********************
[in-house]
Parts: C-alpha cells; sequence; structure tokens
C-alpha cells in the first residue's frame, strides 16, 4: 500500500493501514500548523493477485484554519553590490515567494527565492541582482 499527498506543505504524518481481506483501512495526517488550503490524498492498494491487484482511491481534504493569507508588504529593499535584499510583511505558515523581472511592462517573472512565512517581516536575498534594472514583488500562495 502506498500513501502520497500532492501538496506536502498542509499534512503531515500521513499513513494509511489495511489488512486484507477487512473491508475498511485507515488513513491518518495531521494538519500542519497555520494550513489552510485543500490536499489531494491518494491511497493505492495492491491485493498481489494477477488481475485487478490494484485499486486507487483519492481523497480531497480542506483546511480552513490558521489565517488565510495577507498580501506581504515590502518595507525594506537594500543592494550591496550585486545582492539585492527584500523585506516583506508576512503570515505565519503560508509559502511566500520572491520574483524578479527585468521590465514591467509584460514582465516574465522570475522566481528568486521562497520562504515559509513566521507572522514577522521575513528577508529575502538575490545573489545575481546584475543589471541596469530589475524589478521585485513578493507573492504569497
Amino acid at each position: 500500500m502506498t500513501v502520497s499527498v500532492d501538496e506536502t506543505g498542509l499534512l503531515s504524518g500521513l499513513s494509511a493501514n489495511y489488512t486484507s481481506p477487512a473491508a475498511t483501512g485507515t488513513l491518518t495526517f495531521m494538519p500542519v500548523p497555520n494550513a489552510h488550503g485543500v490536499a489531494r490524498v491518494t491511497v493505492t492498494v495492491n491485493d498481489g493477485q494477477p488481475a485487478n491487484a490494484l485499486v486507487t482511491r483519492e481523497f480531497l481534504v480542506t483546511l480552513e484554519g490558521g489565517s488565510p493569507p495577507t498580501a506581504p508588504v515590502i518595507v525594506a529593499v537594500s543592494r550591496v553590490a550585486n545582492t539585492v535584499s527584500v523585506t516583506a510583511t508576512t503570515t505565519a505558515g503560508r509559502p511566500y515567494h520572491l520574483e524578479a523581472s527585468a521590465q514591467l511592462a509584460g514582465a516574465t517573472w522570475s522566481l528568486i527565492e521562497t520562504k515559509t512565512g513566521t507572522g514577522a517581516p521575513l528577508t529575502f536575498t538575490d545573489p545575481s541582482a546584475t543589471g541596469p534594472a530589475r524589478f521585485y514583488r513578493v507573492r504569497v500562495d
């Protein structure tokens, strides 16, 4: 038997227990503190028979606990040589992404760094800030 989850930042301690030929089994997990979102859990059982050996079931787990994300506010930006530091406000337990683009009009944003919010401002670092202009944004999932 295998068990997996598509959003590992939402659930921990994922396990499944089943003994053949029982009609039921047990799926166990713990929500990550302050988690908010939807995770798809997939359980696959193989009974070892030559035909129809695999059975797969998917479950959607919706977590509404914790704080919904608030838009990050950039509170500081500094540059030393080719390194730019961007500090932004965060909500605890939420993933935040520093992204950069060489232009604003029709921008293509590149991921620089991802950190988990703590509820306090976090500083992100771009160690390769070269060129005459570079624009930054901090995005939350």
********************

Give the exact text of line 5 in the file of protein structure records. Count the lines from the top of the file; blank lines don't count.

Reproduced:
């Protein structure tokens, strides 16, 4: 038997227990503190028979606990040589992404760094800030 989850930042301690030929089994997990979102859990059982050996079931787990994300506010930006530091406000337990683009009009944003919010401002670092202009944004999932 295998068990997996598509959003590992939402659930921990994922396990499944089943003994053949029982009609039921047990799926166990713990929500990550302050988690908010939807995770798809997939359980696959193989009974070892030559035909129809695999059975797969998917479950959607919706977590509404914790704080919904608030838009990050950039509170500081500094540059030393080719390194730019961007500090932004965060909500605890939420993933935040520093992204950069060489232009604003029709921008293509590149991921620089991802950190988990703590509820306090976090500083992100771009160690390769070269060129005459570079624009930054901090995005939350």